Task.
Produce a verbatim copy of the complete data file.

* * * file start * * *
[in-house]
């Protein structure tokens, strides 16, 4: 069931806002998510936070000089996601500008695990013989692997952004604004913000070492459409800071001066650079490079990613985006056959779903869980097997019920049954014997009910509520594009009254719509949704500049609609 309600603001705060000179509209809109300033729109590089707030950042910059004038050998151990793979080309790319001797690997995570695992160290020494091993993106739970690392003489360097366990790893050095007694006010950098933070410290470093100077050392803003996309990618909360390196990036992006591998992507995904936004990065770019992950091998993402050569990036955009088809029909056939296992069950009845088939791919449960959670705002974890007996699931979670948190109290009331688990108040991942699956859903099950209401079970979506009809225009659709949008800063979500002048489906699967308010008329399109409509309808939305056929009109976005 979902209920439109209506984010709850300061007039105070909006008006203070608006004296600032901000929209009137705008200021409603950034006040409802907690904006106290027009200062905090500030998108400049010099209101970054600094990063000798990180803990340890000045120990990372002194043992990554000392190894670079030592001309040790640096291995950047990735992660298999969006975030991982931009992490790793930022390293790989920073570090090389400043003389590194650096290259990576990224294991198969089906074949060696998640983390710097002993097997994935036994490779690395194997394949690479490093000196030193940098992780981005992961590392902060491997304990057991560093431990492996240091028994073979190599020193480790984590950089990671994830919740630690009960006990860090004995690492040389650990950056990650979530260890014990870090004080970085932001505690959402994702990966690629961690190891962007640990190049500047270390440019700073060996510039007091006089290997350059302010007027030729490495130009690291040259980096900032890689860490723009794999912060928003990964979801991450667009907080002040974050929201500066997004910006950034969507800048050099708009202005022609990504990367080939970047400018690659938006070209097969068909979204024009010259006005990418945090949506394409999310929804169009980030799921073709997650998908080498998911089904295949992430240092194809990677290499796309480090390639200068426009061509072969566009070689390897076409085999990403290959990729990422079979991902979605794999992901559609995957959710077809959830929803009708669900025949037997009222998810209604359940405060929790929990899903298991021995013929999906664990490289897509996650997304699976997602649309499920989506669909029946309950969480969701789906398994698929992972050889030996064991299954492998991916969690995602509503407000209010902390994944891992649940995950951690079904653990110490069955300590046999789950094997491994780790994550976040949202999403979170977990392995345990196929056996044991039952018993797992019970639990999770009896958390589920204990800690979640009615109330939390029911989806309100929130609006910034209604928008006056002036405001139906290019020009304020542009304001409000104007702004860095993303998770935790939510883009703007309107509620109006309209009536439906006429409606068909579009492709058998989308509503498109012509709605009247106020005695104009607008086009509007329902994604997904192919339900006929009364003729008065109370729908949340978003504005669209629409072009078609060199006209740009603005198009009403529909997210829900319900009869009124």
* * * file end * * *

[in-house]
């Protein structure tokens, strides 16, 4: 069931806002998510936070000089996601500008695990013989692997952004604004913000070492459409800071001066650079490079990613985006056959779903869980097997019920049954014997009910509520594009009254719509949704500049609609 309600603001705060000179509209809109300033729109590089707030950042910059004038050998151990793979080309790319001797690997995570695992160290020494091993993106739970690392003489360097366990790893050095007694006010950098933070410290470093100077050392803003996309990618909360390196990036992006591998992507995904936004990065770019992950091998993402050569990036955009088809029909056939296992069950009845088939791919449960959670705002974890007996699931979670948190109290009331688990108040991942699956859903099950209401079970979506009809225009659709949008800063979500002048489906699967308010008329399109409509309808939305056929009109976005 979902209920439109209506984010709850300061007039105070909006008006203070608006004296600032901000929209009137705008200021409603950034006040409802907690904006106290027009200062905090500030998108400049010099209101970054600094990063000798990180803990340890000045120990990372002194043992990554000392190894670079030592001309040790640096291995950047990735992660298999969006975030991982931009992490790793930022390293790989920073570090090389400043003389590194650096290259990576990224294991198969089906074949060696998640983390710097002993097997994935036994490779690395194997394949690479490093000196030193940098992780981005992961590392902060491997304990057991560093431990492996240091028994073979190599020193480790984590950089990671994830919740630690009960006990860090004995690492040389650990950056990650979530260890014990870090004080970085932001505690959402994702990966690629961690190891962007640990190049500047270390440019700073060996510039007091006089290997350059302010007027030729490495130009690291040259980096900032890689860490723009794999912060928003990964979801991450667009907080002040974050929201500066997004910006950034969507800048050099708009202005022609990504990367080939970047400018690659938006070209097969068909979204024009010259006005990418945090949506394409999310929804169009980030799921073709997650998908080498998911089904295949992430240092194809990677290499796309480090390639200068426009061509072969566009070689390897076409085999990403290959990729990422079979991902979605794999992901559609995957959710077809959830929803009708669900025949037997009222998810209604359940405060929790929990899903298991021995013929999906664990490289897509996650997304699976997602649309499920989506669909029946309950969480969701789906398994698929992972050889030996064991299954492998991916969690995602509503407000209010902390994944891992649940995950951690079904653990110490069955300590046999789950094997491994780790994550976040949202999403979170977990392995345990196929056996044991039952018993797992019970639990999770009896958390589920204990800690979640009615109330939390029911989806309100929130609006910034209604928008006056002036405001139906290019020009304020542009304001409000104007702004860095993303998770935790939510883009703007309107509620109006309209009536439906006429409606068909579009492709058998989308509503498109012509709605009247106020005695104009607008086009509007329902994604997904192919339900006929009364003729008065109370729908949340978003504005669209629409072009078609060199006209740009603005198009009403529909997210829900319900009869009124």